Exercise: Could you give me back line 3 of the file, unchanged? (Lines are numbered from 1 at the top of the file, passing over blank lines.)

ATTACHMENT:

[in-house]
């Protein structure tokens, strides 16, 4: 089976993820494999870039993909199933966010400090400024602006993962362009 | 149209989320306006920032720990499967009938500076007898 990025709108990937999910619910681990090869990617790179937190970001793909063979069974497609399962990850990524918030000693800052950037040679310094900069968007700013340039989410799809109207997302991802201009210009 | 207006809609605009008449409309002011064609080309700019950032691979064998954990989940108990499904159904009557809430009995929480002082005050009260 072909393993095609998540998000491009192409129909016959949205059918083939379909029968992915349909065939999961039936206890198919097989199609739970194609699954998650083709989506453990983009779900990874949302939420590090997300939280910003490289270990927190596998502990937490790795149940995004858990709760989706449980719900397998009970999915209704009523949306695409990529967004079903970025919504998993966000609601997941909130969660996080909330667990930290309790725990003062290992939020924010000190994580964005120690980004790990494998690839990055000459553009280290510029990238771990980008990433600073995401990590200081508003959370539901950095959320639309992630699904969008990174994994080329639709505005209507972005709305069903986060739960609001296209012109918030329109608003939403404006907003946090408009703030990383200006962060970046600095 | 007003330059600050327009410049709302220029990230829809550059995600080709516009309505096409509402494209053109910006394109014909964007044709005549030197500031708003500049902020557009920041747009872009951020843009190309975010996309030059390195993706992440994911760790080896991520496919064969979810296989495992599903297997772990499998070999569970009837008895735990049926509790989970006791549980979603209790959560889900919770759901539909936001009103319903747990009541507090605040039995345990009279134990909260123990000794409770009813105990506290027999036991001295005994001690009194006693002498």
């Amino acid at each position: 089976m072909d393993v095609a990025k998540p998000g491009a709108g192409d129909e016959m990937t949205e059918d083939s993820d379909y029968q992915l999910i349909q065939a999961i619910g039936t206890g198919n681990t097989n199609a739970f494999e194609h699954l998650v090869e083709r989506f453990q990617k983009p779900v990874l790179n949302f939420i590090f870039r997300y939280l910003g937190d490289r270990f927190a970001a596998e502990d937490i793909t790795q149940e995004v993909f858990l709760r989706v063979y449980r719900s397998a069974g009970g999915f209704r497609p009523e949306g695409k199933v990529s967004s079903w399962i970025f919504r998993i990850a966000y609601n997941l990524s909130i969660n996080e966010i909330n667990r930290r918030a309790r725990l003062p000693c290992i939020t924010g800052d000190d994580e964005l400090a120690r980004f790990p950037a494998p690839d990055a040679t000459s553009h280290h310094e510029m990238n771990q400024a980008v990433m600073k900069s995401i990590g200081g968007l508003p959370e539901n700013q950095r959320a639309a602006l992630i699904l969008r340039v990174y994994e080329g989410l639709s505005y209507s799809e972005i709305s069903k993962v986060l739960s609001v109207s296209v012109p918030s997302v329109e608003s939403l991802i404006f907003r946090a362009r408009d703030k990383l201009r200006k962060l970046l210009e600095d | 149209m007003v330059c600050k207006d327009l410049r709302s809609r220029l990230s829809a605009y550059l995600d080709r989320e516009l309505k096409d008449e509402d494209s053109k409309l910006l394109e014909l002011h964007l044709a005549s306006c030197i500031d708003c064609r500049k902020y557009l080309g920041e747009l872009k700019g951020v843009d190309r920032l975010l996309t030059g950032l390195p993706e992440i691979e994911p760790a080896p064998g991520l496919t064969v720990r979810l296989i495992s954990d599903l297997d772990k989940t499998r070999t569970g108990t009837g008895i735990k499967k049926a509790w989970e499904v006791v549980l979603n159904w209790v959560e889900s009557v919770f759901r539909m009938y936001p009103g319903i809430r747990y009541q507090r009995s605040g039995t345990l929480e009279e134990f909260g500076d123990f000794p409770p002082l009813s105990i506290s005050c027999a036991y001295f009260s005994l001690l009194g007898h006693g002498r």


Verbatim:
């Amino acid at each position: 089976m072909d393993v095609a990025k998540p998000g491009a709108g192409d129909e016959m990937t949205e059918d083939s993820d379909y029968q992915l999910i349909q065939a999961i619910g039936t206890g198919n681990t097989n199609a739970f494999e194609h699954l998650v090869e083709r989506f453990q990617k983009p779900v990874l790179n949302f939420i590090f870039r997300y939280l910003g937190d490289r270990f927190a970001a596998e502990d937490i793909t790795q149940e995004v993909f858990l709760r989706v063979y449980r719900s397998a069974g009970g999915f209704r497609p009523e949306g695409k199933v990529s967004s079903w399962i970025f919504r998993i990850a966000y609601n997941l990524s909130i969660n996080e966010i909330n667990r930290r918030a309790r725990l003062p000693c290992i939020t924010g800052d000190d994580e964005l400090a120690r980004f790990p950037a494998p690839d990055a040679t000459s553009h280290h310094e510029m990238n771990q400024a980008v990433m600073k900069s995401i990590g200081g968007l508003p959370e539901n700013q950095r959320a639309a602006l992630i699904l969008r340039v990174y994994e080329g989410l639709s505005y209507s799809e972005i709305s069903k993962v986060l739960s609001v109207s296209v012109p918030s997302v329109e608003s939403l991802i404006f907003r946090a362009r408009d703030k990383l201009r200006k962060l970046l210009e600095d | 149209m007003v330059c600050k207006d327009l410049r709302s809609r220029l990230s829809a605009y550059l995600d080709r989320e516009l309505k096409d008449e509402d494209s053109k409309l910006l394109e014909l002011h964007l044709a005549s306006c030197i500031d708003c064609r500049k902020y557009l080309g920041e747009l872009k700019g951020v843009d190309r920032l975010l996309t030059g950032l390195p993706e992440i691979e994911p760790a080896p064998g991520l496919t064969v720990r979810l296989i495992s954990d599903l297997d772990k989940t499998r070999t569970g108990t009837g008895i735990k499967k049926a509790w989970e499904v006791v549980l979603n159904w209790v959560e889900s009557v919770f759901r539909m009938y936001p009103g319903i809430r747990y009541q507090r009995s605040g039995t345990l929480e009279e134990f909260g500076d123990f000794p409770p002082l009813s105990i506290s005050c027999a036991y001295f009260s005994l001690l009194g007898h006693g002498r």